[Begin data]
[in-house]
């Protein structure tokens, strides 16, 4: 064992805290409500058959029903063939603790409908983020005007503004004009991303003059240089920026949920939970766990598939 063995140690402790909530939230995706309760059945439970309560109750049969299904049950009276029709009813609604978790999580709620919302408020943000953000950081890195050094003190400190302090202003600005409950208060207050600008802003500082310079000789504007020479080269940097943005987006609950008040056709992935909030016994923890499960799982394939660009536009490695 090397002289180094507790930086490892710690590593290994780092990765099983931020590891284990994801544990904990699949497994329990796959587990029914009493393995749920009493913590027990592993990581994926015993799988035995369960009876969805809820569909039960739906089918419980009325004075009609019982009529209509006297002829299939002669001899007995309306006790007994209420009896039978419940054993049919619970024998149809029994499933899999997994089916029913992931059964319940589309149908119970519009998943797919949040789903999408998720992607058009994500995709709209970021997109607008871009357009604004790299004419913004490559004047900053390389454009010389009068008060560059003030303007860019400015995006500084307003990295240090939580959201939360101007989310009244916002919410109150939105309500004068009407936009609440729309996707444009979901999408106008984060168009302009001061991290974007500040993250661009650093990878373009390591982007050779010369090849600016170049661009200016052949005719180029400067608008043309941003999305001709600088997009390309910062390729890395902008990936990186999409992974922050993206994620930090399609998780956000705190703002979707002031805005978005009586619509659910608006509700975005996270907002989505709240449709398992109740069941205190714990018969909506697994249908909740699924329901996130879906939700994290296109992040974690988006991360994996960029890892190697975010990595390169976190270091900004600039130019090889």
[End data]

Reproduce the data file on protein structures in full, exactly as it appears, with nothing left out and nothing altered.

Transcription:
[in-house]
């Protein structure tokens, strides 16, 4: 064992805290409500058959029903063939603790409908983020005007503004004009991303003059240089920026949920939970766990598939 063995140690402790909530939230995706309760059945439970309560109750049969299904049950009276029709009813609604978790999580709620919302408020943000953000950081890195050094003190400190302090202003600005409950208060207050600008802003500082310079000789504007020479080269940097943005987006609950008040056709992935909030016994923890499960799982394939660009536009490695 090397002289180094507790930086490892710690590593290994780092990765099983931020590891284990994801544990904990699949497994329990796959587990029914009493393995749920009493913590027990592993990581994926015993799988035995369960009876969805809820569909039960739906089918419980009325004075009609019982009529209509006297002829299939002669001899007995309306006790007994209420009896039978419940054993049919619970024998149809029994499933899999997994089916029913992931059964319940589309149908119970519009998943797919949040789903999408998720992607058009994500995709709209970021997109607008871009357009604004790299004419913004490559004047900053390389454009010389009068008060560059003030303007860019400015995006500084307003990295240090939580959201939360101007989310009244916002919410109150939105309500004068009407936009609440729309996707444009979901999408106008984060168009302009001061991290974007500040993250661009650093990878373009390591982007050779010369090849600016170049661009200016052949005719180029400067608008043309941003999305001709600088997009390309910062390729890395902008990936990186999409992974922050993206994620930090399609998780956000705190703002979707002031805005978005009586619509659910608006509700975005996270907002989505709240449709398992109740069941205190714990018969909506697994249908909740699924329901996130879906939700994290296109992040974690988006991360994996960029890892190697975010990595390169976190270091900004600039130019090889």